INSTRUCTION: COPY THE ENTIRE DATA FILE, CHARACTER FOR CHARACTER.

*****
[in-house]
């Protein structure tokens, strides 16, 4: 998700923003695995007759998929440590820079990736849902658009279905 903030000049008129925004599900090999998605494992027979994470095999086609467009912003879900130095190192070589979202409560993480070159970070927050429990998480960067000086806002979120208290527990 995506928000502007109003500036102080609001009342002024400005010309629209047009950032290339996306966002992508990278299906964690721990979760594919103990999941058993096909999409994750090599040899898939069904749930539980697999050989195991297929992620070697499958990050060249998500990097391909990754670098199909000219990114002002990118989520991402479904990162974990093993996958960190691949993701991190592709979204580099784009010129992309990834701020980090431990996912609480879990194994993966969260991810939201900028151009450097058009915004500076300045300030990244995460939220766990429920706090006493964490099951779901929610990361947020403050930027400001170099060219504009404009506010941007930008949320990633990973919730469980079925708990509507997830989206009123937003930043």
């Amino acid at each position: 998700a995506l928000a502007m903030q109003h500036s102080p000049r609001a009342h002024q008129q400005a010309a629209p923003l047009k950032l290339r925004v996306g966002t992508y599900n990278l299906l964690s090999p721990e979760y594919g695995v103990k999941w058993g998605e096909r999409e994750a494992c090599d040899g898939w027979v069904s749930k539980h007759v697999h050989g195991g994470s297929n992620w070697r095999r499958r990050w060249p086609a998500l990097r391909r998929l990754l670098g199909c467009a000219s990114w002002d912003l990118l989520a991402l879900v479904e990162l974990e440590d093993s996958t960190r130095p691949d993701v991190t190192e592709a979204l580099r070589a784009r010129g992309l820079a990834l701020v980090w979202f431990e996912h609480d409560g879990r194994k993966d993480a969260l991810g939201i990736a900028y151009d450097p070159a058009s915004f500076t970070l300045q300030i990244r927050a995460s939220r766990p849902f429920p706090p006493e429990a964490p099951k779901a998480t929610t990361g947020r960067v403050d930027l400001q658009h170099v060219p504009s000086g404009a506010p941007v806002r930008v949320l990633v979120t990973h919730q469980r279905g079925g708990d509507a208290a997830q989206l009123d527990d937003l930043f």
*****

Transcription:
[in-house]
């Protein structure tokens, strides 16, 4: 998700923003695995007759998929440590820079990736849902658009279905 903030000049008129925004599900090999998605494992027979994470095999086609467009912003879900130095190192070589979202409560993480070159970070927050429990998480960067000086806002979120208290527990 995506928000502007109003500036102080609001009342002024400005010309629209047009950032290339996306966002992508990278299906964690721990979760594919103990999941058993096909999409994750090599040899898939069904749930539980697999050989195991297929992620070697499958990050060249998500990097391909990754670098199909000219990114002002990118989520991402479904990162974990093993996958960190691949993701991190592709979204580099784009010129992309990834701020980090431990996912609480879990194994993966969260991810939201900028151009450097058009915004500076300045300030990244995460939220766990429920706090006493964490099951779901929610990361947020403050930027400001170099060219504009404009506010941007930008949320990633990973919730469980079925708990509507997830989206009123937003930043």
């Amino acid at each position: 998700a995506l928000a502007m903030q109003h500036s102080p000049r609001a009342h002024q008129q400005a010309a629209p923003l047009k950032l290339r925004v996306g966002t992508y599900n990278l299906l964690s090999p721990e979760y594919g695995v103990k999941w058993g998605e096909r999409e994750a494992c090599d040899g898939w027979v069904s749930k539980h007759v697999h050989g195991g994470s297929n992620w070697r095999r499958r990050w060249p086609a998500l990097r391909r998929l990754l670098g199909c467009a000219s990114w002002d912003l990118l989520a991402l879900v479904e990162l974990e440590d093993s996958t960190r130095p691949d993701v991190t190192e592709a979204l580099r070589a784009r010129g992309l820079a990834l701020v980090w979202f431990e996912h609480d409560g879990r194994k993966d993480a969260l991810g939201i990736a900028y151009d450097p070159a058009s915004f500076t970070l300045q300030i990244r927050a995460s939220r766990p849902f429920p706090p006493e429990a964490p099951k779901a998480t929610t990361g947020r960067v403050d930027l400001q658009h170099v060219p504009s000086g404009a506010p941007v806002r930008v949320l990633v979120t990973h919730q469980r279905g079925g708990d509507a208290a997830q989206l009123d527990d937003l930043f």